Prime Minister Binyamin Netanyahu called Palestinian Authority President Mahmoud Abbas on Tuesday with good wishes for Id al-Adha, even as he bemoaned the PA leader’s absence as a peace partner.
“The other side is also needed,” Netanyahu said during a spontaneous speech he delivered at a ceremony in the Knesset marking the 40th anniversary of the Yom Kippur War.
During the prepared address that opened the ceremony, Netanyahu mentioned briefly that Israel was working hard to come to an agreement with the Palestinians.
But he took the podium again at the end of the ceremony to respond to charges by Meretz chairwoman Zehava Gal-On and Kadima chairman Shaul Mofaz that he was to blame for the absence of a peace deal.
“I’ve been told, “It is all up to you, because you promised peace,’” Netanyahu said. “But we also need a partner.”
As examples of such partnerships, he cited former prime minister Menachem Begin and former Egyptian president Anwar Sadat, as well as former prime minister Yitzhak Rabin and former Jordanian king Hussein.
“I am not under the illusion that this will be easy. I am determined to do my best to succeed. But this is not just dependent on the Israeli side, just as it was not only up to the five prime ministers who preceded me since the start of the Oslo process.... The other side is also needed,” he said.
Although the two leaders traditionally exchange holiday greetings over the telephone, Netanyahu and Abbas have not met face-to-face since 2010.
Israeli and Palestinian negotiators have been meeting regularly since the end of July as part of a nine-month negotiation process toward a final-status agreement. Since entering office in March 2009, Netanyahu has repeatedly called for a meeting, but Abbas has refused.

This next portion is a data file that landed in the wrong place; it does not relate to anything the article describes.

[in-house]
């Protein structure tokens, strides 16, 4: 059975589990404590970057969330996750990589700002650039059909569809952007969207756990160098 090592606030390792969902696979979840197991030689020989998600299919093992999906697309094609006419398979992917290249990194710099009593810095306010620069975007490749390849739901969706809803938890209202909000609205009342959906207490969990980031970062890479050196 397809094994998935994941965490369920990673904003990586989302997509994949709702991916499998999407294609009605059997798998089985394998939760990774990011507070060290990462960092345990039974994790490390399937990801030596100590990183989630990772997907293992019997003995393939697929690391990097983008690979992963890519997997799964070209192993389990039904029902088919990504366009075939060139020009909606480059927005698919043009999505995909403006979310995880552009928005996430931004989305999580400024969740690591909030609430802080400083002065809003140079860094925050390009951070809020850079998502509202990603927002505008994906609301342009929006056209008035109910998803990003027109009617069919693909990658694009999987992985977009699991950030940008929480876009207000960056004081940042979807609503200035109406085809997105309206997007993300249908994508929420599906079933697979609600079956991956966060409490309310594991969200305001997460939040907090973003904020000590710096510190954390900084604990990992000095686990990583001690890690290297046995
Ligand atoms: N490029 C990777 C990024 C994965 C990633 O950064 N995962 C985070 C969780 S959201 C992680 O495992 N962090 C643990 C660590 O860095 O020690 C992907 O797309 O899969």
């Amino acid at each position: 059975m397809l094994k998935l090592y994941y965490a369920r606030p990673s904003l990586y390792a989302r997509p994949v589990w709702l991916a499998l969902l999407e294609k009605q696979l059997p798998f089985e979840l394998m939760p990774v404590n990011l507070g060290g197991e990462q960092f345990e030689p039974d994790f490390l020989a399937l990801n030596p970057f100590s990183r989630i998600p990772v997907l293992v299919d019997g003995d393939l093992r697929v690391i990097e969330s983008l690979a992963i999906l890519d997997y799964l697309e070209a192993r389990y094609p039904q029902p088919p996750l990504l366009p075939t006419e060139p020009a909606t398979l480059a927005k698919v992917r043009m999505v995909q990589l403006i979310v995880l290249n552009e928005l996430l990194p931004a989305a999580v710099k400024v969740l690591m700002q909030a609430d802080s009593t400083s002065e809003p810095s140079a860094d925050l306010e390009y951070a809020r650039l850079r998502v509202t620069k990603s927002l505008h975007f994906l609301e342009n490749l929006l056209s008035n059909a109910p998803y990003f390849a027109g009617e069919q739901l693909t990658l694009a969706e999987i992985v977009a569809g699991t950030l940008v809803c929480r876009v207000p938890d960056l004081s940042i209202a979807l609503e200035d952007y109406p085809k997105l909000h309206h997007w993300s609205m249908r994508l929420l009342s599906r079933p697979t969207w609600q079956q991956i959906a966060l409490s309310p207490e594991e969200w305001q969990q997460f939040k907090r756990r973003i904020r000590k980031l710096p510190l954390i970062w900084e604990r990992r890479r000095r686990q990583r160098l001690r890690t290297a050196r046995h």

In the last week, there have been reports that the Palestinian leader was now willing to meet with Netanyahu, but there has been no formal confirmation of such a meeting.
On Monday, in his speech opening the Knesset winter session, Netanyahu said that concluding any final-status agreement would require that Israel’s security needs be taken into account and that the Palestinians recognize Israel as a Jewish state.
In the Knesset on Tuesday, Netanyahu said such an agreement could only properly prosper without external regional threats from Iran and its proxies Islamic Jihad, Hezbollah and Hamas.
He took issue with the idea that solving the Israeli-Palestinian conflict would bring peace to the region.
“You can’t say, if only I and [Abbas], with whom I spoke today, had come to an agreement,” Netanyahu said, asserting that Iran and its proxies would destroy any arrangement between Israel and the Palestinians, as well as Israel’s existing peace agreements with its neighbors.
The reality in the Middle East has changed since the Yom Kippur War, particularly with the establishment of an Islamic Republic in Iran, which has infiltrated every part of the Middle East, the prime minister said. He noted that the Iranian regime essentially controlled Syria and Lebanon, as well as half of the Palestinian people through Hamas and Islamic Jihad, which are in charge in Gaza.
“They are not interested in a compromise or an agreement. They have the power to take over territory from which we withdraw – if we do not protect it – with the intention of getting rid of us,” he continued. “To chase us away from here, that is their declared objective.
They also act overtly on this.”
When Israel left Gaza and Lebanon, Iranian proxies seized control, he said. “They are a dominant force, and they are not interested in peace. You cannot ignore this.”
It is important to ensure that any agreement has the proper ingredients to succeed, he went on, and one of those ingredients is to neutralize the radical forces in the region so that peace will have the best opportunity to flourish.